LuaJIT tries to keep the spirit of Lua — it's light-weight, efficient and extensible.
All functions are by default compiled Just-In-Time (JIT) to machine code:
- Functions that are unused are not compiled at all.
- Compilation can be enabled/disabled selectively for individual functions and subfunctions or even whole modules.
- Interpreted and compiled functions can be freely mixed.
Ahead-Of-Time (AOT) compilation (at runtime) is supported, too:
- A number of API functions and command line options allows full user control over the compilation process.
The JIT compiler is extensible:
- The optimizer is an extra module that attaches to the compiler pipeline.
- Various modules provide trace and debug information about the compilation process.
- All of these features can be activated with command line options.
The compiled machine code is very efficient:
- Have a look at some Performance Measurements.
- Aggressive optimizations (specialization, inlining) are enabled wherever possible. Inlined contracts catch wrong optimizer predictions at runtime (undetected polymorphism).
- Adaptive deoptimization is used to recompile individual bytecode instructions with broken contracts. This avoids generating code for the generic fallback cases most of the time (faster compilation, reduced I-cache contention).
- Special CPU features (such as conditional moves or SSE2) are automatically used when detected.
The JIT compiler is very fast:
- Compilation times vary a great deal (depending on the nature of the function to be compiled) but are generally in the microsecond range.
- Even compiling large functions (hundreds of lines) with the maximum optimization level takes only a few milliseconds in the worst case.
LuaJIT is very small:
- The whole JIT compiler engine adds only around 32K of code to the Lua core (if compiled with -Os).
- The optimizer is split into several optional modules that can be loaded at runtime if requested.
- LuaJIT adds around 6.000 lines of C and assembler code and 2.000 lines of Lua code to the Lua 5.1 core (17.000 lines of C).
- Required build tools (DynASM) take another 2.500 lines of Lua code.
LuaJIT is designed to be fully compatible with Lua 5.1. It accepts the same source code and/or precompiled bytecode. It supports all standard language semantics. In particular:
- All standard types, operators and metamethods are supported.
- Implicit type coercions (number/string) work as expected.
- Full IEEE-754 semantics for floating point arithmetics (NaN, +-Inf, +-0, ...).
- Full support for lexical closures. Proper tail calls do not consume a call frame.
- Exceptions are precise. Backtraces work fine.
- Coroutines are supported with the help of Coco.
- No changes to the Lua 5.1 incremental garbage collector.
- No changes to the standard Lua/C API.
- Dynamically loaded C modules are link compatible with Lua 5.1 (same ABI).
- LuaJIT can be embedded into an application just like Lua.
Some minor differences are related to debugging:
- Debug hooks are only called if debug code generation is enabled.
- There is no support for tailcall counting in JIT compiled code. HOOKTAILRET is not called, too. Note: this won't affect you unless you are writing a Lua debugger. *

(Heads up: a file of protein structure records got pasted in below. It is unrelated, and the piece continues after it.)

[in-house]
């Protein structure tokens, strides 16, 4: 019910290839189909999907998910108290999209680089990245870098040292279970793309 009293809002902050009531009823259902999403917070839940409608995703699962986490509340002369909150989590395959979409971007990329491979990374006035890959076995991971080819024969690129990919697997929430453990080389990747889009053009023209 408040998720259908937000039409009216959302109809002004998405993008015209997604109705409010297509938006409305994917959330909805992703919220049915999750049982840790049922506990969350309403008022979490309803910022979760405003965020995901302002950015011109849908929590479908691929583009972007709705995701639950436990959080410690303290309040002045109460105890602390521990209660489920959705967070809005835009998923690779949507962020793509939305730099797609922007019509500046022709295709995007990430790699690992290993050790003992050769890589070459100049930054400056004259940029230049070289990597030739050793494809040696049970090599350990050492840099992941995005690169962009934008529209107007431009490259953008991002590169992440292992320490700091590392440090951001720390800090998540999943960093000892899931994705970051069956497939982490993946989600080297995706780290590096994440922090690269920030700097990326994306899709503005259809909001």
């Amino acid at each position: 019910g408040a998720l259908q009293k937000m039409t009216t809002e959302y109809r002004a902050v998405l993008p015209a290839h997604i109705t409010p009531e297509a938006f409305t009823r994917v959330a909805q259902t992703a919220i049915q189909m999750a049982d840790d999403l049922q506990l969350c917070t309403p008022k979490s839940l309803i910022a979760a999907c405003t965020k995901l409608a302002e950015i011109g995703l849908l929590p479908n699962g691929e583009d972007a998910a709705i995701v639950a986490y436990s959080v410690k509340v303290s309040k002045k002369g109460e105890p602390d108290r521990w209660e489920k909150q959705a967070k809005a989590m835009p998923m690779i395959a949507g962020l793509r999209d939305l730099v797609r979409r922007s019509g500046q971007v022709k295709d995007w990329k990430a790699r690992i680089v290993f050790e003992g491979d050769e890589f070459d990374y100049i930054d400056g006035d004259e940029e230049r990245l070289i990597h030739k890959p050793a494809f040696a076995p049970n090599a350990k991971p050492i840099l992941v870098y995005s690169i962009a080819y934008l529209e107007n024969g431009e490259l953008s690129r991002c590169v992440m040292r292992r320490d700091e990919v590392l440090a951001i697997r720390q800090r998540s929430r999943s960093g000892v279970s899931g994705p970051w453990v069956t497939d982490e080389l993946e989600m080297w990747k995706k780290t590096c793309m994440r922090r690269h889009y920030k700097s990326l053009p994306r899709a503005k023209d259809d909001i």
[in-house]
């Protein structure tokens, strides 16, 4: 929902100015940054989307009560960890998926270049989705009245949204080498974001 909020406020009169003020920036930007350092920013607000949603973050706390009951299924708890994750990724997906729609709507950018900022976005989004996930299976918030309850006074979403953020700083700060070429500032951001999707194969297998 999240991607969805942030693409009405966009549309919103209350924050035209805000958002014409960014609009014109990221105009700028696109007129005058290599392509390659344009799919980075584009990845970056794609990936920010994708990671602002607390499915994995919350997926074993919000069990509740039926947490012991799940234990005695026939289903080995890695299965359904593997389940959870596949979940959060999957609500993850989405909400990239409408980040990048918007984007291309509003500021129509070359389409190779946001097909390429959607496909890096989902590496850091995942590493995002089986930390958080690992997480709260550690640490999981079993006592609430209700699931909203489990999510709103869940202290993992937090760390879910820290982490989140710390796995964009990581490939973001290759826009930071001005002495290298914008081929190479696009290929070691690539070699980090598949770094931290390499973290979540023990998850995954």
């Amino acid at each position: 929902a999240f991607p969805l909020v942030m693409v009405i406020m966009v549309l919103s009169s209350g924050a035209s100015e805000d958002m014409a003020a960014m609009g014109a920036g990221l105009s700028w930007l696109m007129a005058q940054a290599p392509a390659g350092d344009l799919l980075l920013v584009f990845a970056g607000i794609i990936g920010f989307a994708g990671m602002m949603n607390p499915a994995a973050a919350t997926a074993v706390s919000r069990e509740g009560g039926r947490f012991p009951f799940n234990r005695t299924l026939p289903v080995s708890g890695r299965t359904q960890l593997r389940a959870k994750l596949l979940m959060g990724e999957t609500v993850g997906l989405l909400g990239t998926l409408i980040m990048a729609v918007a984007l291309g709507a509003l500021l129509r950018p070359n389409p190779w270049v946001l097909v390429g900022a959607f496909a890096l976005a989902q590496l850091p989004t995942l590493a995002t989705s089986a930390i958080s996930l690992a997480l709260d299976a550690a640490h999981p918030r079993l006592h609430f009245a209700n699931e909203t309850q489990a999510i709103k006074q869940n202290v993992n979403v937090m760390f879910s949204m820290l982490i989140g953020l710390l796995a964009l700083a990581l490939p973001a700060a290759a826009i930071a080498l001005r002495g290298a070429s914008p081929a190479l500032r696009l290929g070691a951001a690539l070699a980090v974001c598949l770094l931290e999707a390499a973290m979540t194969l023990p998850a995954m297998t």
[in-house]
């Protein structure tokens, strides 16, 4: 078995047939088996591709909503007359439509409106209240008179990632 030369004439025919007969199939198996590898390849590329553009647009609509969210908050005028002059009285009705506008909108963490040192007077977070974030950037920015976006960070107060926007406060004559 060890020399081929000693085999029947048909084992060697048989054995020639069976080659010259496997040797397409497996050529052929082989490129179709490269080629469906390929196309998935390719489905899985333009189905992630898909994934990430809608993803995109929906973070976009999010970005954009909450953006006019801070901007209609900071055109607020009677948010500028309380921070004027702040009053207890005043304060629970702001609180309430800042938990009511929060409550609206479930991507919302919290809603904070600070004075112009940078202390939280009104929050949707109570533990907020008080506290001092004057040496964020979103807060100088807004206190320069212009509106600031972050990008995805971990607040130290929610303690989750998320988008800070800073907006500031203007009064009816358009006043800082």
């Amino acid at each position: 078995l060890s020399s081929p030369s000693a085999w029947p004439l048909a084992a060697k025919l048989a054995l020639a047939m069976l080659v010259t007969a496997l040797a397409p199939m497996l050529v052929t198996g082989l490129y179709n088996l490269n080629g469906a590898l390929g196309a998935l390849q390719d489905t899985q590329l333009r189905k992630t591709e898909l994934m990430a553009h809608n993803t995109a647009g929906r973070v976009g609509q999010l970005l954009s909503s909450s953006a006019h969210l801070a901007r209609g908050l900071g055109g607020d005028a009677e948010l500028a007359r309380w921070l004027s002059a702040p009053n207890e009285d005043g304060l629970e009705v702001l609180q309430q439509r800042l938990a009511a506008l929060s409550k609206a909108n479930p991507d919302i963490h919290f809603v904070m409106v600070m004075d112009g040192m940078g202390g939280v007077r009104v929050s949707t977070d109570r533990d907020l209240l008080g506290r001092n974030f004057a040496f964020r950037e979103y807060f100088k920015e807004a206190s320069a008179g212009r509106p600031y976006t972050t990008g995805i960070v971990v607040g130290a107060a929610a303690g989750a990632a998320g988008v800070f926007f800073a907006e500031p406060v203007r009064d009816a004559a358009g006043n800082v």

* There is not much I can do to improve this situation without undue complications. A suggestion to modify the behaviour of standard Lua has been made on the mailing list (it would be beneficial there, too).
- Only x86 (i386+) CPUs are supported right now (but see below).
- Only the default type for lua_Number is supported (double).
- The interrupt signal (Ctrl-C) is ignored unless you enable debug hooks (with -j debug). But this will seriously slow down your application. I'm looking for better ways to handle this. In the meantime you have to press Ctrl-C twice to interrupt a currently running JIT compiled function (just like C functions).
- GDB, Valgrind and other debugging tools can't report symbols or stack frames for JIT compiled code. This is rather difficult to solve. Have a look at Debugging LuaJIT, too.
- LuaJIT allocates executable memory for the generated machine code
if your OS has support for it: either HeapCreate() for Windows or
mmap() on POSIX systems.
The fallback is the standard Lua allocator (i.e. malloc()). But this usually means the allocated memory is not marked executable. Running compiled code will trap on CPUs/OS with the NX (No eXecute) extension if you can only use the fallback.
- DynASM is needed to regenerate the
ljit_x86.h file. But only in case you want to modify
the *.dasc/*.dash files. A pre-processed *.h
file is supplied with LuaJIT.
DynASM is written in Lua and needs a plain copy of Lua 5.1 (installed as lua). Or you can run it with LuaJIT built from the *.h file supplied with the distribution (modify DASM= in src/Makefile). It's a good idea to install a known good copy of LuaJIT under a different name for this.
- LuaJIT ships with LUA_COMPAT_VARARG turned off. I.e. the implicit arg parameter is not created anymore. Please have a look at the comments in luaconf.h for this configuration option. You can turn it on, if you really need it. Or better yet, convert your code to the new Lua 5.1 vararg syntax.